Somewhere near the top of every single one of the the roughly forty-kajillion internet listicles dedicated to the "surprising," "hidden," and "unexpected" health benefits of sex is the not-all-that-surprising-sounding factoid that bumping fuzzies basically doubles as exercise. In reality, however, there has been very little research done to support this claim.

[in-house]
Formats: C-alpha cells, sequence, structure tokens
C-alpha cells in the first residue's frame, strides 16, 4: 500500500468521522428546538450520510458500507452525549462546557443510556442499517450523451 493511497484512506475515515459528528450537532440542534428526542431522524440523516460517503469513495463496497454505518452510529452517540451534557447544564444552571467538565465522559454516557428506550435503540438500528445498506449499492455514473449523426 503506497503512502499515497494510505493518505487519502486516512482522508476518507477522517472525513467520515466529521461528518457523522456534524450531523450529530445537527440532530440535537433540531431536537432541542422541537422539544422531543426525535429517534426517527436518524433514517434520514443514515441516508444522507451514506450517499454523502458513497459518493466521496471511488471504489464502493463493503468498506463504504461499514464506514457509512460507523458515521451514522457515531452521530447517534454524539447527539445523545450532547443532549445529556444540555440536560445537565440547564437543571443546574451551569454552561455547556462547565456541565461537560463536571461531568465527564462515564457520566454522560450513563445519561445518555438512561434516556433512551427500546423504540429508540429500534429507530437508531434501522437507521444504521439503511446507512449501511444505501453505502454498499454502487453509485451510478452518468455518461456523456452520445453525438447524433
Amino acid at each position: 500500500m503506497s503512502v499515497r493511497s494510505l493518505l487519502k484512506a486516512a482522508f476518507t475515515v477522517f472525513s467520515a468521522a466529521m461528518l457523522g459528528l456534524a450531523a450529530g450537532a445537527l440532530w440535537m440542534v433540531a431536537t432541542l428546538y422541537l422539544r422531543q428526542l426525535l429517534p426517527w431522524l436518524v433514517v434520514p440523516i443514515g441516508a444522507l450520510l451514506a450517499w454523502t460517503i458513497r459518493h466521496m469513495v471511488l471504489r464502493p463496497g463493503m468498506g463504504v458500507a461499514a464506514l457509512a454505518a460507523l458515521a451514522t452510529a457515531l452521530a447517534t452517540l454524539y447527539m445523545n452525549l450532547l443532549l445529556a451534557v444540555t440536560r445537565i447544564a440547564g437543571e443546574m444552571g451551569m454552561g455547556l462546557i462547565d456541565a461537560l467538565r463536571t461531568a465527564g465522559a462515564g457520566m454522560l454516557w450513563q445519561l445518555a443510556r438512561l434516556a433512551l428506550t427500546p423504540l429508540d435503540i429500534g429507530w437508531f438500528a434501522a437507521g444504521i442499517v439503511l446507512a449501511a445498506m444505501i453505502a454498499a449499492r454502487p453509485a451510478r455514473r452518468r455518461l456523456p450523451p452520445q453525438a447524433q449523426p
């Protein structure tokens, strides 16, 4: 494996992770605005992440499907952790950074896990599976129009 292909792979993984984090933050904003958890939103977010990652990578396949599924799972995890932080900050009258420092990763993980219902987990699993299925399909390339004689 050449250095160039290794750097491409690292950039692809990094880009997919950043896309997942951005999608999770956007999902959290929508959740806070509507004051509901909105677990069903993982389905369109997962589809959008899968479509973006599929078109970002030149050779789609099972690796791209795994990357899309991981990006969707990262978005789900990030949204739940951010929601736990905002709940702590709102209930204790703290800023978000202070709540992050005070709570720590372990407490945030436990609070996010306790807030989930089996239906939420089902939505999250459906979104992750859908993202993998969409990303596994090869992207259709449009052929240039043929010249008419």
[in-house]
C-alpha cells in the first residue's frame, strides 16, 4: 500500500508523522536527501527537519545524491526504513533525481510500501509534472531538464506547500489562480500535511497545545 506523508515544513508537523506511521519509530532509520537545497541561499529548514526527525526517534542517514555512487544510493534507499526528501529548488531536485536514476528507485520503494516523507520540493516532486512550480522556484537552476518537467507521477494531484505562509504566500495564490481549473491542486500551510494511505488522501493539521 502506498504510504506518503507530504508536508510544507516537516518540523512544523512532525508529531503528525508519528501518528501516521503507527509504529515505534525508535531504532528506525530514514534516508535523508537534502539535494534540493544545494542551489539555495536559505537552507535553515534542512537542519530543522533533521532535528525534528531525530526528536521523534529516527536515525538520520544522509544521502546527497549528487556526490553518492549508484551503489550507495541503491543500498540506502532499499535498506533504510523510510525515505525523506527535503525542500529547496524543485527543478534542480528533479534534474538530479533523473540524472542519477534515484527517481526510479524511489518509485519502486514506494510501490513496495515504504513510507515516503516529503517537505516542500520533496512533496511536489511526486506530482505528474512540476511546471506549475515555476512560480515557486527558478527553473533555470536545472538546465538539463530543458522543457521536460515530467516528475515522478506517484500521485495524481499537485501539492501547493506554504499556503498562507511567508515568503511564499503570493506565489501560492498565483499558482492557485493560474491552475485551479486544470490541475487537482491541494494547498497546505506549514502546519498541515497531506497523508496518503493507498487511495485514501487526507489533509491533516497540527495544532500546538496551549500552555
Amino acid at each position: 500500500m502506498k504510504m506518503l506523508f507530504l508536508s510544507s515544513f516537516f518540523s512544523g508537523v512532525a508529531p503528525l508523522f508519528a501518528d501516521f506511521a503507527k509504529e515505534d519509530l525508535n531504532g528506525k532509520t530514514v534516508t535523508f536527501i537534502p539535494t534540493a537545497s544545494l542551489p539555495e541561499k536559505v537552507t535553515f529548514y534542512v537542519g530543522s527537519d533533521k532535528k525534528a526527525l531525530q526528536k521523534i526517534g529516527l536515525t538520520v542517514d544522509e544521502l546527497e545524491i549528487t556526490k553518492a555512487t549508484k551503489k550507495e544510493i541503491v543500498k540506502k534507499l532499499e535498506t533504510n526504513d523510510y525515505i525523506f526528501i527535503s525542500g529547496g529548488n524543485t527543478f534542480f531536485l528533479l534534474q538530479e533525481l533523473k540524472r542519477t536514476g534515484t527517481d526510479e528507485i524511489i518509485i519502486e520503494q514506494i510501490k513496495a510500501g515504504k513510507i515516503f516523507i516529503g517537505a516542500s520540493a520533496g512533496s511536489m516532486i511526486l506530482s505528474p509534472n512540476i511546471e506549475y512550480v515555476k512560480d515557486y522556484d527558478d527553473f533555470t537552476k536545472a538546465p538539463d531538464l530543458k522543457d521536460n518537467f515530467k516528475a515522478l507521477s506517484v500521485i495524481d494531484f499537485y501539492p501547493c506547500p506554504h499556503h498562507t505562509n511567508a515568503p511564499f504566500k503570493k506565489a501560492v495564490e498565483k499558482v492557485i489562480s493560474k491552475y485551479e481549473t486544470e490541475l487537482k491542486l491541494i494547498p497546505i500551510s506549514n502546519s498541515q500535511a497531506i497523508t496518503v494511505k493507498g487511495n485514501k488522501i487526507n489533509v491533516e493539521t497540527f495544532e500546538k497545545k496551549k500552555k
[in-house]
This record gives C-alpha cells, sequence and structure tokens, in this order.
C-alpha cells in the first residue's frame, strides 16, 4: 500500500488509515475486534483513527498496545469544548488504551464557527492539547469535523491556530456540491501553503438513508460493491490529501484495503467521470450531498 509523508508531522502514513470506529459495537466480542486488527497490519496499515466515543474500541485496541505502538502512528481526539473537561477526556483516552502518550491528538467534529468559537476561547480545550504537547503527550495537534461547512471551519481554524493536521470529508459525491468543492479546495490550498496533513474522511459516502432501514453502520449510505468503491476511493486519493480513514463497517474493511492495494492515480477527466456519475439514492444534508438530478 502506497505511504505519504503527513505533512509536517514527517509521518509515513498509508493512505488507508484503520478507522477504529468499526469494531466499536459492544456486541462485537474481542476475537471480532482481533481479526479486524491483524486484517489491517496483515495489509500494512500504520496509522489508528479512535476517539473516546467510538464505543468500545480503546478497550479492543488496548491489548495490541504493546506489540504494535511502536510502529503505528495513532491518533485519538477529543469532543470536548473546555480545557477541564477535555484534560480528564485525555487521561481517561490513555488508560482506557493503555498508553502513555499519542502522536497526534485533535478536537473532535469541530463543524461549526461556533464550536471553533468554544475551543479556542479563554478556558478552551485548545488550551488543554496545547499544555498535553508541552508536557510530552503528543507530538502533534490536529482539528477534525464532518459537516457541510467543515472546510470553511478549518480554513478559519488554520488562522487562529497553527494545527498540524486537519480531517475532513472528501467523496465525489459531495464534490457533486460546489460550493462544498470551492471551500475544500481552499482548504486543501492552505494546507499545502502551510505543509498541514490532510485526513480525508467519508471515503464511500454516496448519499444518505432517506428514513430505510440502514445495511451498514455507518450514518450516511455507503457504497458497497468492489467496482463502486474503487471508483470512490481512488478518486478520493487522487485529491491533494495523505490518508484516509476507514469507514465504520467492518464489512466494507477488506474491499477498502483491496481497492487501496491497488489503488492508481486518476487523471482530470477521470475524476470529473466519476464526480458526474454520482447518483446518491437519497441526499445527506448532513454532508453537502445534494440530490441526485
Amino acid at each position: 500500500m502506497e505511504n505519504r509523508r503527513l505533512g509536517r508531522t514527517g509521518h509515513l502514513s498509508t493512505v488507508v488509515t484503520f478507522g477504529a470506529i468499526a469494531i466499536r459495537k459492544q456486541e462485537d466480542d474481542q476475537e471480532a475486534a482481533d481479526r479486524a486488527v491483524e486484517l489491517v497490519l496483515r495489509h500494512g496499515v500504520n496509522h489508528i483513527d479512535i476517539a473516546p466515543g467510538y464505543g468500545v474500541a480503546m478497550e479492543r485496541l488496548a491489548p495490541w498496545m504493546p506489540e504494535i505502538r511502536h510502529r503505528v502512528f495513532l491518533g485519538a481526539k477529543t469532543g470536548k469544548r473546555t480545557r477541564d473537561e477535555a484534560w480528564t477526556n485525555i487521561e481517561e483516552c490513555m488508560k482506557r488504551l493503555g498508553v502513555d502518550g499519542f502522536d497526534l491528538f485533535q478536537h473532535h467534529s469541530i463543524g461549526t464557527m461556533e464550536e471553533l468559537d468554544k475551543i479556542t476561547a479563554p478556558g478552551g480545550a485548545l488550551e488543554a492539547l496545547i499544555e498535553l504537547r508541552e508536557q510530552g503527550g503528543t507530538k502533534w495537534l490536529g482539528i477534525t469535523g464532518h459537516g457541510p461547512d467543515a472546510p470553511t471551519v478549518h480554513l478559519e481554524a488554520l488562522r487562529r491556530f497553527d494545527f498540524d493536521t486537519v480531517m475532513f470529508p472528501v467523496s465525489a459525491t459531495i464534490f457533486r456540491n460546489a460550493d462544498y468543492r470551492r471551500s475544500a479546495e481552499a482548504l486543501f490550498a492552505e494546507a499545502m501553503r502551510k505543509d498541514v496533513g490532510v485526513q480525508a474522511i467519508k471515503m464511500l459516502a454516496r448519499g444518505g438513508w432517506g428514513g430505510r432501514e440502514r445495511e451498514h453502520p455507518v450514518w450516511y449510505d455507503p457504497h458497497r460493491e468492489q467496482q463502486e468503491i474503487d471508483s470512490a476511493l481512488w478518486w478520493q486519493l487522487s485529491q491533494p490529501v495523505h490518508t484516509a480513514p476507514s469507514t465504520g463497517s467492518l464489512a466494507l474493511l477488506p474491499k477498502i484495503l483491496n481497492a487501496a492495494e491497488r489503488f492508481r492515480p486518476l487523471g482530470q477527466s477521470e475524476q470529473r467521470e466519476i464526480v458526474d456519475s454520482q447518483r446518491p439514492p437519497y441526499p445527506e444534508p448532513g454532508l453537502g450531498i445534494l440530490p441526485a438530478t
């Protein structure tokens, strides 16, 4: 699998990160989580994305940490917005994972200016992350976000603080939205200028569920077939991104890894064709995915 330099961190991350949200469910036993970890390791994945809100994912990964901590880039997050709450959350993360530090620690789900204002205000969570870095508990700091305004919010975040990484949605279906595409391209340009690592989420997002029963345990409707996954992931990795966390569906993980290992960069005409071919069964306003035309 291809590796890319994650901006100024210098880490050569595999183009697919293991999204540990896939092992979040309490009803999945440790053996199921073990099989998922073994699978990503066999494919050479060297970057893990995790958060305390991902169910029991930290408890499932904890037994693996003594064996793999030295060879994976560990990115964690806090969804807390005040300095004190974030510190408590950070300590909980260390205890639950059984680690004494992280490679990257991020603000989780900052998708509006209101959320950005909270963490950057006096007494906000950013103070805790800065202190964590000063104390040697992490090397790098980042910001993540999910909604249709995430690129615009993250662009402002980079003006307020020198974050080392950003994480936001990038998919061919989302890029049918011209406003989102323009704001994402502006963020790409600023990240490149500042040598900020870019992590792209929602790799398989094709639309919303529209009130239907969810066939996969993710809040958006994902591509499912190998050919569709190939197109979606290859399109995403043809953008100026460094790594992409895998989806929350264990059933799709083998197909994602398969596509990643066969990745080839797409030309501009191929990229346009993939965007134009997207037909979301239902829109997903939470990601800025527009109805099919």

The few studies that have investigated the physicality of sex have typically looked at things like heart rate and blood pressure – important but arguably basic physiological measurements. They've also been conducted primarily in laboratory settings – which, sure, probably falls into some specific category of kink, but for most people is probably a less-than-ideal environment for sexy time. It's not difficult to imagine, for example, how the wires from an echocardiogram, or the bulk of an oxygen-monitoring facemask, might interfere with one's (doubtless considerable) sexual talents, thereby confounding any attempt at accurate physiological measurement.